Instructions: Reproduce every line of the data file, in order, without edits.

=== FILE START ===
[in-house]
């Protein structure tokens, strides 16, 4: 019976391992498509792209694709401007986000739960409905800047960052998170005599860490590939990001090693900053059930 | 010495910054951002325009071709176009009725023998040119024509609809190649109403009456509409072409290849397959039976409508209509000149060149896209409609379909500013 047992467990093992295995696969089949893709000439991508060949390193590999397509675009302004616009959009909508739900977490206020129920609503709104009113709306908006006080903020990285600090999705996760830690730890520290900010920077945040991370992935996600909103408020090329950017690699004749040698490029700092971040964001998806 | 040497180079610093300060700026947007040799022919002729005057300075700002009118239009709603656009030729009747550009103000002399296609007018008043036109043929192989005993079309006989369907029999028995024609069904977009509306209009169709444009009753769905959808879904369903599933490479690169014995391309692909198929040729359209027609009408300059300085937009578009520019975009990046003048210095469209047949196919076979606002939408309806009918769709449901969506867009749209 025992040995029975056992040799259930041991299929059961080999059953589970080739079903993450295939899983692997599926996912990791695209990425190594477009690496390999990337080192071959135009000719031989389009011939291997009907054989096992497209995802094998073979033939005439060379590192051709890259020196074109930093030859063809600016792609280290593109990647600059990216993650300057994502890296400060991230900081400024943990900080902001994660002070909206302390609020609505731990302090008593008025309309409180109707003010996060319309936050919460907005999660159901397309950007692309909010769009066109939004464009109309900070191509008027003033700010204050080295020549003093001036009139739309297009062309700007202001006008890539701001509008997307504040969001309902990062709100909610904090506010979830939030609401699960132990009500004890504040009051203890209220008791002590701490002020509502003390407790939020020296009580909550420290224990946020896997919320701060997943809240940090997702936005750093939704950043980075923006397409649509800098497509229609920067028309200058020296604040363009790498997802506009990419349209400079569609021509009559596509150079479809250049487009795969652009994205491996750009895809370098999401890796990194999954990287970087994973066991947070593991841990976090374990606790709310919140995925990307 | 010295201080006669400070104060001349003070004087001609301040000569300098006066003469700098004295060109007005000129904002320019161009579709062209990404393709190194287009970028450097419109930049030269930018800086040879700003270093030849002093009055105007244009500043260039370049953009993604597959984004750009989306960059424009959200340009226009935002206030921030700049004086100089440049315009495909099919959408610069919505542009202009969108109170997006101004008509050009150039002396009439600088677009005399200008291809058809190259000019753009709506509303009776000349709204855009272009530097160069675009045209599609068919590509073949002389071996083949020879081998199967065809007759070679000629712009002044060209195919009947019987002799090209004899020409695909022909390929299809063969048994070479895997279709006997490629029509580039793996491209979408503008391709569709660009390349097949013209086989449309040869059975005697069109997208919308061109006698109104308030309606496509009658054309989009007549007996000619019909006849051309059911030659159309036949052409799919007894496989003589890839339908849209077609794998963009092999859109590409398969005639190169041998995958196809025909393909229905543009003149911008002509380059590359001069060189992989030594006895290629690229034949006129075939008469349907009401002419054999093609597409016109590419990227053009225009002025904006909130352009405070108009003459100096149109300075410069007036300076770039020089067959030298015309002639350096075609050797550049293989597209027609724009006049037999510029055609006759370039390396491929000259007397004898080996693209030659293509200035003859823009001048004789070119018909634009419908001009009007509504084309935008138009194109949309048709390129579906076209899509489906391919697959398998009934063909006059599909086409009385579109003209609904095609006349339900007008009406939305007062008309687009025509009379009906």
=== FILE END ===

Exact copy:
[in-house]
């Protein structure tokens, strides 16, 4: 019976391992498509792209694709401007986000739960409905800047960052998170005599860490590939990001090693900053059930 | 010495910054951002325009071709176009009725023998040119024509609809190649109403009456509409072409290849397959039976409508209509000149060149896209409609379909500013 047992467990093992295995696969089949893709000439991508060949390193590999397509675009302004616009959009909508739900977490206020129920609503709104009113709306908006006080903020990285600090999705996760830690730890520290900010920077945040991370992935996600909103408020090329950017690699004749040698490029700092971040964001998806 | 040497180079610093300060700026947007040799022919002729005057300075700002009118239009709603656009030729009747550009103000002399296609007018008043036109043929192989005993079309006989369907029999028995024609069904977009509306209009169709444009009753769905959808879904369903599933490479690169014995391309692909198929040729359209027609009408300059300085937009578009520019975009990046003048210095469209047949196919076979606002939408309806009918769709449901969506867009749209 025992040995029975056992040799259930041991299929059961080999059953589970080739079903993450295939899983692997599926996912990791695209990425190594477009690496390999990337080192071959135009000719031989389009011939291997009907054989096992497209995802094998073979033939005439060379590192051709890259020196074109930093030859063809600016792609280290593109990647600059990216993650300057994502890296400060991230900081400024943990900080902001994660002070909206302390609020609505731990302090008593008025309309409180109707003010996060319309936050919460907005999660159901397309950007692309909010769009066109939004464009109309900070191509008027003033700010204050080295020549003093001036009139739309297009062309700007202001006008890539701001509008997307504040969001309902990062709100909610904090506010979830939030609401699960132990009500004890504040009051203890209220008791002590701490002020509502003390407790939020020296009580909550420290224990946020896997919320701060997943809240940090997702936005750093939704950043980075923006397409649509800098497509229609920067028309200058020296604040363009790498997802506009990419349209400079569609021509009559596509150079479809250049487009795969652009994205491996750009895809370098999401890796990194999954990287970087994973066991947070593991841990976090374990606790709310919140995925990307 | 010295201080006669400070104060001349003070004087001609301040000569300098006066003469700098004295060109007005000129904002320019161009579709062209990404393709190194287009970028450097419109930049030269930018800086040879700003270093030849002093009055105007244009500043260039370049953009993604597959984004750009989306960059424009959200340009226009935002206030921030700049004086100089440049315009495909099919959408610069919505542009202009969108109170997006101004008509050009150039002396009439600088677009005399200008291809058809190259000019753009709506509303009776000349709204855009272009530097160069675009045209599609068919590509073949002389071996083949020879081998199967065809007759070679000629712009002044060209195919009947019987002799090209004899020409695909022909390929299809063969048994070479895997279709006997490629029509580039793996491209979408503008391709569709660009390349097949013209086989449309040869059975005697069109997208919308061109006698109104308030309606496509009658054309989009007549007996000619019909006849051309059911030659159309036949052409799919007894496989003589890839339908849209077609794998963009092999859109590409398969005639190169041998995958196809025909393909229905543009003149911008002509380059590359001069060189992989030594006895290629690229034949006129075939008469349907009401002419054999093609597409016109590419990227053009225009002025904006909130352009405070108009003459100096149109300075410069007036300076770039020089067959030298015309002639350096075609050797550049293989597209027609724009006049037999510029055609006759370039390396491929000259007397004898080996693209030659293509200035003859823009001048004789070119018909634009419908001009009007509504084309935008138009194109949309048709390129579906076209899509489906391919697959398998009934063909006059599909086409009385579109003209609904095609006349339900007008009406939305007062008309687009025509009379009906």